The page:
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Platelet-Rich Plasma Treatment (PRP): A Brief Explanation 2017-08-15T17:08:02+00:00

Platelet-Rich Plasma Treatment (PRP): A Brief Explanation

PRP stands for platelet-rich plasma and is a new, innovative, and increasingly popular treatment primarily for musculoskeletal and chronic sports injuries. In 2009, NFL players Troy Polamalu and Hines Ward, both of the Pittsburgh Steelers, gave credit to their PRP treatments as the main reason they were able to play in the Super Bowl.

Why Does It Work?

There are many different types of blood cells, and platelets are certainly one of the specialized ones. Human blood is made up 4 different components: plasma, white blood cells, platelets, and red cells. Clot formation is perhaps the most commonly known aspect of platelet’s relationship with blood. This particular platelet function is very important, but don’t forget how incredibly important platelets are to the healing of injuries. Platelets found in human blood, in particular, are chock full of tissue growth components. Joints, tendons, and ligaments that have been damaged can, through injections, receive the natural benefits brought on by platelets. In order to do this, platelets need to be concentrated. In doing this, the human body’s natural process of healing is replicated through stimulation by using platelets. You may have heard of a cortisone (or corticosteroid) injection. This is the proper name for the injection given in conjunction with a PRP treatment.

How Is It Accomplished?

The first thing that takes place during a PRP treatment being hooked up to a centrifuge machine that will draw some of your blood. The machine will separate the RBCs (red blood cells) from your blood which leaves the remaining plasma and platelets more concentrated. This fluid, now made up of only plasma and platelets, is the substance that is used for PRP treatments as they are injected into damaged areas of the body. The entire treatment takes an average of 45 minutes.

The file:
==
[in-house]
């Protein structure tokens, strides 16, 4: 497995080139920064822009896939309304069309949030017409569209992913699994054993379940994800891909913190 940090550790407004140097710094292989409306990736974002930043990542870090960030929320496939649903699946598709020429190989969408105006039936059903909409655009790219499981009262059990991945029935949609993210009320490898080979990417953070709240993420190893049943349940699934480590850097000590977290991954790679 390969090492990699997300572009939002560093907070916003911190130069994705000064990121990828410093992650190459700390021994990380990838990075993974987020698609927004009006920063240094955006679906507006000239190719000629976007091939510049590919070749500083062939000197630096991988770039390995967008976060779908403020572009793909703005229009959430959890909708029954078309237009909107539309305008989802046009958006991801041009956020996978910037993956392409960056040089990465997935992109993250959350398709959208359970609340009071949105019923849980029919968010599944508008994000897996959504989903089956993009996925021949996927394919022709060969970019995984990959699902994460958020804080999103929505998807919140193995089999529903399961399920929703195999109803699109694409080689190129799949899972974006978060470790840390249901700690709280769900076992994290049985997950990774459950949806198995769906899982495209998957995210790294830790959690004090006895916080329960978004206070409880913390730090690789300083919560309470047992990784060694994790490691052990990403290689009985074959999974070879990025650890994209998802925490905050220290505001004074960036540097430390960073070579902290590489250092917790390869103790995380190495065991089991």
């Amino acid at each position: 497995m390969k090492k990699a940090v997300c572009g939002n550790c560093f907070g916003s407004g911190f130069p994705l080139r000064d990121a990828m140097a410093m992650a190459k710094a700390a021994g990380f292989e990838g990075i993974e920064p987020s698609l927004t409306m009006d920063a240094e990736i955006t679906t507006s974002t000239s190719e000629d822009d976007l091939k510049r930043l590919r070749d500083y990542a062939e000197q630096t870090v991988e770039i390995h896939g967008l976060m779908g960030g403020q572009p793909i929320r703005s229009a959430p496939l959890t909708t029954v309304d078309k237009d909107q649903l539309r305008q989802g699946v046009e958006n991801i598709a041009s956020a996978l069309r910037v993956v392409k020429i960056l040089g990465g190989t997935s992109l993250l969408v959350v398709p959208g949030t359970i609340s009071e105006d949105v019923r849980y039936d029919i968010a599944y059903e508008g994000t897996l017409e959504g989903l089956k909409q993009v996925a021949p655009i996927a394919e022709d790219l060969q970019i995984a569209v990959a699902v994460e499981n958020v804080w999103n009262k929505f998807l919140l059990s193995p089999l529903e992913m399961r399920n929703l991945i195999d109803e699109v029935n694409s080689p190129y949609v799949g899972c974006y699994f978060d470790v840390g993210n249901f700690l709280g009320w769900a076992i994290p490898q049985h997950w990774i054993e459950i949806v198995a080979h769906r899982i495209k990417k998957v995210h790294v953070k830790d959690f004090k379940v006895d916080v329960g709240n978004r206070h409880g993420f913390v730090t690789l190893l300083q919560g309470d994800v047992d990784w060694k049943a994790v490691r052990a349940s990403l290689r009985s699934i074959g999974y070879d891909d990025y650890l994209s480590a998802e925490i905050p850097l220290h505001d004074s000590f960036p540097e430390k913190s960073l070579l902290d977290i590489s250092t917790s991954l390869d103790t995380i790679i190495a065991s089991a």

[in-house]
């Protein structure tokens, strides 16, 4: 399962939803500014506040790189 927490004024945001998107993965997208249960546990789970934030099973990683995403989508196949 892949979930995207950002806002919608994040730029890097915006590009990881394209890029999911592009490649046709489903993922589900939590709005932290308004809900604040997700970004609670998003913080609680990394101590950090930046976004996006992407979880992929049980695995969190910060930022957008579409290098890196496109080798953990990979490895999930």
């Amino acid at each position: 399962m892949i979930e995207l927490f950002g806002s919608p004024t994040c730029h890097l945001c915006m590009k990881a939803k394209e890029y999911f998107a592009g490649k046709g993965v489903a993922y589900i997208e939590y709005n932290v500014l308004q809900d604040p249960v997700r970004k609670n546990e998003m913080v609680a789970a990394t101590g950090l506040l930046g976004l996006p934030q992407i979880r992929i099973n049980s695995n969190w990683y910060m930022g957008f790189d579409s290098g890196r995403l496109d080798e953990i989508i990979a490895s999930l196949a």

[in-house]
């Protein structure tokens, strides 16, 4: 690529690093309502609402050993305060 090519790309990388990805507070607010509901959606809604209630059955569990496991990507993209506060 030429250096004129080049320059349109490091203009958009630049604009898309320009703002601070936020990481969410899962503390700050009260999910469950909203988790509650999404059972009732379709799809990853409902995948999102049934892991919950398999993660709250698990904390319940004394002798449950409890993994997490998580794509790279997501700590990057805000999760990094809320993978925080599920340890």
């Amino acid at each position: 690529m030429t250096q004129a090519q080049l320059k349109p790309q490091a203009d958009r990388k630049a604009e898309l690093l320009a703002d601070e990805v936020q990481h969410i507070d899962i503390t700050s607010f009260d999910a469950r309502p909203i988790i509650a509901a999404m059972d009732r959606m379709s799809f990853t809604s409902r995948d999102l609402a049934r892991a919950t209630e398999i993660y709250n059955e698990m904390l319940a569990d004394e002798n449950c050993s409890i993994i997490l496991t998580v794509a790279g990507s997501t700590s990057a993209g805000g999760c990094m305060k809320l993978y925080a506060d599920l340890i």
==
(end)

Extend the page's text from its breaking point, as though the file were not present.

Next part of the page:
How Many Injections Can Be Given?

3 to 4 weeks after the initial treatment is when a patient will typically schedule a return visit to take a look at how much healing progress has been made. Statistics show that many PRP patients receive the desired and expected results after only the initial treatment. Sometimes 2 or even 3 treatments can be given depending on the circumstance, and in those cases, 3-4 weeks between treatments is common.

What Conditions Benefit From PRP?

-Athletic pubalgia and sports hernias
-Joint osteoarthritis, including hip and knee
-Plantar fasciitis and Achilles tendinitis
-Ankle sprains
-Various skin treatments, including wrinkle
-Patellar tendinitis and patellofemoral syndrome
-Instability injuries, such as knee sprains and rotator cuff issues
-Hip and hamstring sprains
-Golfer’s and tennis elbow
-Hair loss

What Are The Risks?

Complications associated with PRP treatments are extremely rare. The only real risk involved would be any traditional risks that would normally be associated with inserting a needle into the skin, such as nerve damage, bleeding, or infection, which are rare in their own right. PRP is a very safe treatment overall.

What Are The Success Rates?

Many PRP treatments result in total long-term pain relief for patients, though the exact percentage is a level of improvement at approximately 80 to 85%.

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Platelet-Rich Plasma Treatment (PRP): A Brief Explanation

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